Treasury Finalizes Action to Further Restrict North Korea’s Access to the U.S. Financial System
November 10, 2016 / Source: Treasury
Enacts Most Stringent Section 311 Measure Against North Korea
WASHINGTON – The U.S. Department of the Treasury’s Financial Crimes Enforcement Network (FinCEN) today issued a final rule under Section 311 of the USA PATRIOT Act to further restrict North Korea’s access to the U.S. financial system. Specifically, the final rule prohibits U.S. financial institutions from opening or maintaining correspondent accounts for North Korean banks and also requires U.S. financial institutions to apply additional due diligence measures in order to prevent North Korean financial institutions from gaining improper indirect access to U.S. correspondent accounts. The rule was proposed in June 2016 along with publication of the notice of finding that North Korea is a jurisdiction of “primary money laundering concern” engaged in illicit conduct, including using state-controlled financial institutions and front companies to engage in proliferation of WMD and ballistic missiles and to evade international sanctions.
“North Korea continues to use front companies and agents to conduct illicit financial transactions—some of which support the proliferation of WMD and the development of ballistic missiles—and evade international sanctions,” said Adam J. Szubin, Acting Under Secretary for Terrorism and Financial Intelligence. “Such funds have no place in any reputable financial system.”
While North Korea’s financial institutions do not maintain correspondent accounts with U.S. financial institutions, the North Korean government continues to use state-controlled financial institutions and front companies to surreptitiously conduct illicit international financial transactions, some of which support the proliferation of weapons of mass destruction and the development of ballistic missiles. Section 311 of the USA PATRIOT Act grants the Secretary of the Treasury the authority, upon finding that reasonable grounds exist, to conclude that a foreign jurisdiction is of primary money laundering concern and to require domestic financial institutions and financial agencies to take certain “special measures” against the identified jurisdiction. Section 311 also provides the Secretary with a range of options that can be adapted to protect the U.S. financial system from specific money laundering and terrorist financing risks.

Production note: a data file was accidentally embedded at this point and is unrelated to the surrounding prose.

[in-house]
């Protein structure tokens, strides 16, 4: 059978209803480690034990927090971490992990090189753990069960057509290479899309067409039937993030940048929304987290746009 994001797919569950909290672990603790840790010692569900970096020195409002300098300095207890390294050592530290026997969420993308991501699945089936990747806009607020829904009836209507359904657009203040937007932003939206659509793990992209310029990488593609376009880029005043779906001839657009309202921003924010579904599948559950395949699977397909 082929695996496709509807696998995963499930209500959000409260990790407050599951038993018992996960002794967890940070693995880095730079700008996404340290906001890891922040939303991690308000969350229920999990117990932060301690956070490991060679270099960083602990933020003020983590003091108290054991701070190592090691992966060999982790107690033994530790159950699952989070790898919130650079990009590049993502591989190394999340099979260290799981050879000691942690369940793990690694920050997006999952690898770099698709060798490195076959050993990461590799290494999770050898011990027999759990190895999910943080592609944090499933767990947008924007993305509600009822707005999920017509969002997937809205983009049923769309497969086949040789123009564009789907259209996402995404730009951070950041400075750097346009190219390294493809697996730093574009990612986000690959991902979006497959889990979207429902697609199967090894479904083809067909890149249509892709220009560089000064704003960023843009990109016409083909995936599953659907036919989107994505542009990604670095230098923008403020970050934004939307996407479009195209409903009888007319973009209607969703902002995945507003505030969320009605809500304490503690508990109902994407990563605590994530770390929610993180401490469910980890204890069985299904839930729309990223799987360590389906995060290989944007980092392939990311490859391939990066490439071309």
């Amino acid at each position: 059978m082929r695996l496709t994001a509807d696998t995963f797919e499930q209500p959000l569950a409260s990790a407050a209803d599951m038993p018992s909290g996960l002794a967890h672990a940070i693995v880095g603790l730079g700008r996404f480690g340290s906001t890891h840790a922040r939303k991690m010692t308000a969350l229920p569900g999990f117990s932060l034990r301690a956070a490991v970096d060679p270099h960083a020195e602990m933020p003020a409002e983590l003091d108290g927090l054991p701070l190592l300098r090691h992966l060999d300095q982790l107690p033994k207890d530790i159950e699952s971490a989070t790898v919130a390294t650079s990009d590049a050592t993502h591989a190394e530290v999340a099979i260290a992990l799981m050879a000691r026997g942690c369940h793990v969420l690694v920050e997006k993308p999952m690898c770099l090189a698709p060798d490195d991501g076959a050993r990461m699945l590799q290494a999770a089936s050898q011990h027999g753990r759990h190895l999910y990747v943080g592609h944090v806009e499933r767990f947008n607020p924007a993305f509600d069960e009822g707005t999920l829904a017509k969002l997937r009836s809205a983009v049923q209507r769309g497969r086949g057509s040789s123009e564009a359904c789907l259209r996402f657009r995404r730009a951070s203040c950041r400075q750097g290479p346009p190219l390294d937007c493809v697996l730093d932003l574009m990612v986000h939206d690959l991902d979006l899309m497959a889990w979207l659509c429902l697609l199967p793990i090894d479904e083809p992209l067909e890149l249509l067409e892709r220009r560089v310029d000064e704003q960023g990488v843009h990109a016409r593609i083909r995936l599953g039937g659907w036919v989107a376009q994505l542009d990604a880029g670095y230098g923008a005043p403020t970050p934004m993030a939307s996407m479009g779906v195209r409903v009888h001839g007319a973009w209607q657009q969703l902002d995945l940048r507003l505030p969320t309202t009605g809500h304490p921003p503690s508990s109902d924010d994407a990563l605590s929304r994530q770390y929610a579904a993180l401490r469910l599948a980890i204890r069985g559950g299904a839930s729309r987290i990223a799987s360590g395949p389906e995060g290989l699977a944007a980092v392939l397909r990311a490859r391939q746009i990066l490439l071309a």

While current U.S. law already generally prohibits U.S. financial institutions from engaging in both direct and indirect transactions with North Korean financial institutions, today’s action supports international sanctions already in place against North Korea and provides greater protection for the U.S. financial system from North Korean illicit activity.
The final rule, as submitted to the Federal Register, is available here.